Making sense of the polls

Making sense of the polls

Analysis of Latest Federal Polls

This Week’s Polls

As before, the table below will show the poll’s two party result, shift from the last release of that poll, fieldwork dates and approximate sample size (click to enlarge).

poll table.

While Essential’s two-party result was unchanged, the Coalition was down a point on primary votes, Labor was steady and the Greens were up 2. Rounding issues meant that the Coalition’s two party lead was unchanged.

We also had a ReachTEL poll taken last Thursday night of the Tasmanian Labor-held seats of Bass, Braddon and Lyon, with over 600 sampled for each seat. In these seats, the Liberals were crushing Labor 57-43 in Braddon, and 54-46 in Bass and Lyon; all 3 seats recorded double digit swings to the Liberals as compared with the 2010 election. The poor state economy and the unpopular Labor/Greens state government could explain why Labor is doing badly in Tasmania. Although ReachTEL favours the Coalition by about 1% vs other polling, this result is not good news for Labor, and they would need to gain many other seats if these three Tasmanian seats are lost.

The Poll Bludger’s Bludgertrack poll aggregate has moved to dead level, 50.0-50.0, a 0.5% shift to Labor on last week, and Labor is a seat ahead of the Coalition on the Bludgertrack seat projection. This week Morgan’s state breakdowns show Labor’s slide continuing in Queensland, but they gained back some ground in WA. On the current polling, the result would be very much up in the air. One way or another, things will probably change before the election.

Notes on these Polls

  • Galaxy is published in the News Ltd tabloids irregularly, and uses phone polling. This Galaxy had Rudd leading Abbott 51-35 as preferred PM, but Malcolm Turnbull would lead Rudd 46-38, clearly indicating that the Liberals would be better off under Turnbull. Rudd is tied 41-41 with Abbott on economic management, and leads Abbott 40-38 on asylum seekers and 45-31 on climate change.

  • As noted previously, Essential does voting intentions over a 2-week period, but has topical issues every week. This week’s issues have 61% supporting the PNG solution, and only 28% against, with clear majority support from supporters of both major parties. 35% rated the asylum seeker issue either one of the most important, or the most important issue. The Coalition now leads Labor by only 26-25 on handling this issue, down from 38-13 under Gillard; of the 35% who rated the asylum seeker important, Labor leads 35-29. On best leader of the Liberals, Turnbull leads with 37% to 17% for Abbott and 10% for Joe Hockey.

  • Morgan is now at its closest to the other polls since Rudd was restored as leader. Whether this indicates that Morgan’s lean to Labor is fading, or that this week’s sample was simply weaker than usual for Labor, only time will tell.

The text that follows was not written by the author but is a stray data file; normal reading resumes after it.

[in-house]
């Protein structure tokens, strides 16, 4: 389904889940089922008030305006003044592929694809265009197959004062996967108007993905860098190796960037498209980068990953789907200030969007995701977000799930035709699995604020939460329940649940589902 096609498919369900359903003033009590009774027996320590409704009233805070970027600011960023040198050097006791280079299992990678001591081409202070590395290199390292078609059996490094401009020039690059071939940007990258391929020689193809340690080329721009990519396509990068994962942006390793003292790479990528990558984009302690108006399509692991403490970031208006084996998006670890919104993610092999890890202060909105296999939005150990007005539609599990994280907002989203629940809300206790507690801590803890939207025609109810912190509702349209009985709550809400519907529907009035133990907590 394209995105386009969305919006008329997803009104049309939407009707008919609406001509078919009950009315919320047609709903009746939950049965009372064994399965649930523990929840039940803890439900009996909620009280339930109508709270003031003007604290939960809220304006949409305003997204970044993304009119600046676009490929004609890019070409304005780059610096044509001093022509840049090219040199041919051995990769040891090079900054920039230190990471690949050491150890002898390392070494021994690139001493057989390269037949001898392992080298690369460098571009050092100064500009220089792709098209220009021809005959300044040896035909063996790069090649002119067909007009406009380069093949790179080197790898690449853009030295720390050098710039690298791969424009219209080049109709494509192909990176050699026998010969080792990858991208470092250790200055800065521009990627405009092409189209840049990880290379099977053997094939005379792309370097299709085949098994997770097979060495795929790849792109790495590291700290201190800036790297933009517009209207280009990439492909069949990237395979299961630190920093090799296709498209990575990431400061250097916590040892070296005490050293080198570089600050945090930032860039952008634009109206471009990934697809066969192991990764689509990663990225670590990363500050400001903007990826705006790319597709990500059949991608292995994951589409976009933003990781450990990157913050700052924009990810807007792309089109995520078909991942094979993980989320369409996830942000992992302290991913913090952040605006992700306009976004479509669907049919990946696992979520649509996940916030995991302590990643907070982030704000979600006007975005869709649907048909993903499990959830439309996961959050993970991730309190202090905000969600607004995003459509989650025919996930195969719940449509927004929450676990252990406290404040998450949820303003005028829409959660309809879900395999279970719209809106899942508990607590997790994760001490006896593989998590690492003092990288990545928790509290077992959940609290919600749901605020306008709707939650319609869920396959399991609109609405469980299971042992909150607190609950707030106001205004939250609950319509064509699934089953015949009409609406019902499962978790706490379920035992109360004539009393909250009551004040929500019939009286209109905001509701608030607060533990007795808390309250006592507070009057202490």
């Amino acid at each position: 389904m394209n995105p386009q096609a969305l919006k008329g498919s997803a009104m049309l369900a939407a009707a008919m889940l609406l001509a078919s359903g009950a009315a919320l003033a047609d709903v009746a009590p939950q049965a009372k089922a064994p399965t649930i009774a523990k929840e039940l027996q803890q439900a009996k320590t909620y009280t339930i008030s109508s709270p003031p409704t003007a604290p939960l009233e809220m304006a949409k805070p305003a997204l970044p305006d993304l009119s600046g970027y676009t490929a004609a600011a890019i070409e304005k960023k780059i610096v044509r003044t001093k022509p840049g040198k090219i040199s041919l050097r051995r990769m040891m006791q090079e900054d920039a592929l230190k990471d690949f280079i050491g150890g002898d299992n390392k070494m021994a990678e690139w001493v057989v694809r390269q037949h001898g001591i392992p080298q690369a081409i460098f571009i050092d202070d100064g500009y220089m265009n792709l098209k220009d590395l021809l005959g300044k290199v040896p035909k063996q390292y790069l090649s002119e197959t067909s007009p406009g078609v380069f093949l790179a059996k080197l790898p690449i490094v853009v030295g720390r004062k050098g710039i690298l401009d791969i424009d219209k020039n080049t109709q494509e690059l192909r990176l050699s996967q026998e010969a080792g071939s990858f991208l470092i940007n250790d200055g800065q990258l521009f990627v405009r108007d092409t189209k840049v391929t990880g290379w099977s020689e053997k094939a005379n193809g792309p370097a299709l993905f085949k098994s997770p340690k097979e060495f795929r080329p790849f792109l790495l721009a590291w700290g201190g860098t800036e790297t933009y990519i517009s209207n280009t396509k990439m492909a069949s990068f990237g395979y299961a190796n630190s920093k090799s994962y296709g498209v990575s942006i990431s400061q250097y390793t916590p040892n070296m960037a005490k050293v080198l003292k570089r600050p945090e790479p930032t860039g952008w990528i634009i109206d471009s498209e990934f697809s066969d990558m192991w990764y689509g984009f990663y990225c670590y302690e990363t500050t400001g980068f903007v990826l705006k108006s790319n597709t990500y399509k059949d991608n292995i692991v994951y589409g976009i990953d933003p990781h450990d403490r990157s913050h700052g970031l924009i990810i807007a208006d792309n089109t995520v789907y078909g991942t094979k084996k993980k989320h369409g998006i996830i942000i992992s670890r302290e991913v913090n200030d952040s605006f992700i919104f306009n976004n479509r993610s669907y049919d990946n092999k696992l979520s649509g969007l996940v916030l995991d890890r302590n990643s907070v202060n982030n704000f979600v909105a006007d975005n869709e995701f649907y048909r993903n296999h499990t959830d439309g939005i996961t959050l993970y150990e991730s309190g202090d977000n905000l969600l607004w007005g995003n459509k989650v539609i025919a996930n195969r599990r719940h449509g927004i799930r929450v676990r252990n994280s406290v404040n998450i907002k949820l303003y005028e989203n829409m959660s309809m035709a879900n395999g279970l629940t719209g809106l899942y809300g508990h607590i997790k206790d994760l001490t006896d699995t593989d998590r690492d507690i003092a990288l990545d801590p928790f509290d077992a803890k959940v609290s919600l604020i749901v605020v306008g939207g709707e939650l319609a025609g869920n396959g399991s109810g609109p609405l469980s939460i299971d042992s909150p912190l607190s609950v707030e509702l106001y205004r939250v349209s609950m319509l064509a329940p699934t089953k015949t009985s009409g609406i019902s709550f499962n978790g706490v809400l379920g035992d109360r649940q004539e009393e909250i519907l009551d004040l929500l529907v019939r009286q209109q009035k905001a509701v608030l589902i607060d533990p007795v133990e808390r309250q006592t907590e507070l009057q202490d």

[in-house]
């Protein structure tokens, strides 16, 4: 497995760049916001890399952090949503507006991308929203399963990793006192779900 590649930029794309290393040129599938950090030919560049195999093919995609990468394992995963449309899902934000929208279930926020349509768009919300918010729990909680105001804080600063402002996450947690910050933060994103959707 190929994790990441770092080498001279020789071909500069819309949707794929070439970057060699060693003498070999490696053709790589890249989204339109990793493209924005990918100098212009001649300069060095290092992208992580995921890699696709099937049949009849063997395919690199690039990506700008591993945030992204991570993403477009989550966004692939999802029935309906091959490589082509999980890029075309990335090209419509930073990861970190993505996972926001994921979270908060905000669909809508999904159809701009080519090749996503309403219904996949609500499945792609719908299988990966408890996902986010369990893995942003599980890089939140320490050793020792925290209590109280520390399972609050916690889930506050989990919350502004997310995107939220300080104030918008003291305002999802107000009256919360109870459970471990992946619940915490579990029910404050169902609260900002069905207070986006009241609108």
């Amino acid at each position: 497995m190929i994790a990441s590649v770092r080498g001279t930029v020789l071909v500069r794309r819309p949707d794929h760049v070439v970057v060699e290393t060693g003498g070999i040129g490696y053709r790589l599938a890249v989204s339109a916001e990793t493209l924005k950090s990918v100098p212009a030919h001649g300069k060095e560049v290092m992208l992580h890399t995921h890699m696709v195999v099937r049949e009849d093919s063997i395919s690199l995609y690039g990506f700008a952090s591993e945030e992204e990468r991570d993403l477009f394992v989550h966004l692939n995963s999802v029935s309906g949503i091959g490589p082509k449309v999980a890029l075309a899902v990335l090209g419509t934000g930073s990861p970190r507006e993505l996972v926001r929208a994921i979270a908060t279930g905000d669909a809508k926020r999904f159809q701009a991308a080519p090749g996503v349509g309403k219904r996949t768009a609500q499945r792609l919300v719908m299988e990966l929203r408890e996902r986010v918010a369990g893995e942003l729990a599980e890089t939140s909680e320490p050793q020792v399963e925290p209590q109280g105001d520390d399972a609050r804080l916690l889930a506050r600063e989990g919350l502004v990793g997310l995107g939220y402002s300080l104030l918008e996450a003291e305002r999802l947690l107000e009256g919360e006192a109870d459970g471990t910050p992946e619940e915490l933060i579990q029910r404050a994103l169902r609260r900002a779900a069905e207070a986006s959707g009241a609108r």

Election Timing

Many pundits think that Rudd should have called the election already to take advantage of his honeymoon before it wears off. However, this is what was tried under Julia Gillard in 2010, and it resulted in Labor only barely clinging to power after a disastrous election. Peter Brent has posted many times on this, and was one of the few pundits who advised Gillard to wait in 2010. In Brent’s opinion, the only good reason for calling an early election is to prevent Tony Abbott from being replaced as opposition leader, and delaying the election helps Prime Minister Rudd build up his authority as the incumbent. Here is Brent’s latest column, which I concur with. If the Rudd surge is indeed just a honeymoon effect, it will not hold up on election day, no matter how soon the election is.

Are Asylum Seekers Really a Critical Issue?

Last week’s Essential asked opinions on many issues, with voters asked to rate their top 3 issues. Economic management had 45% rating it one of their top 3, while asylum seekers only had 14% rating it a top issue. While this week’s Essential had 35% rating asylum seekers important, that question was asked in isolation, without other issues to compare to.

Many pundits opine that if Labor doesn’t stop the boats by the election, they are doomed. My opinion is that the asylum seekers are a distraction from other issues, and that Labor will benefit from the reduced media coverage if they are stopped or slowed by the election. However, the issue Labor actually has to do well on to win the election is the economy, which affects the lives of most Australians in a way that the emotional asylum seeker issue does not. The most encouraging result from this week’s polling for Labor was that Rudd and Abbott are tied on economic management, although, as Peter Brent points out in the link above, polling has shown that Labor as a party does worse on this issue than its leader.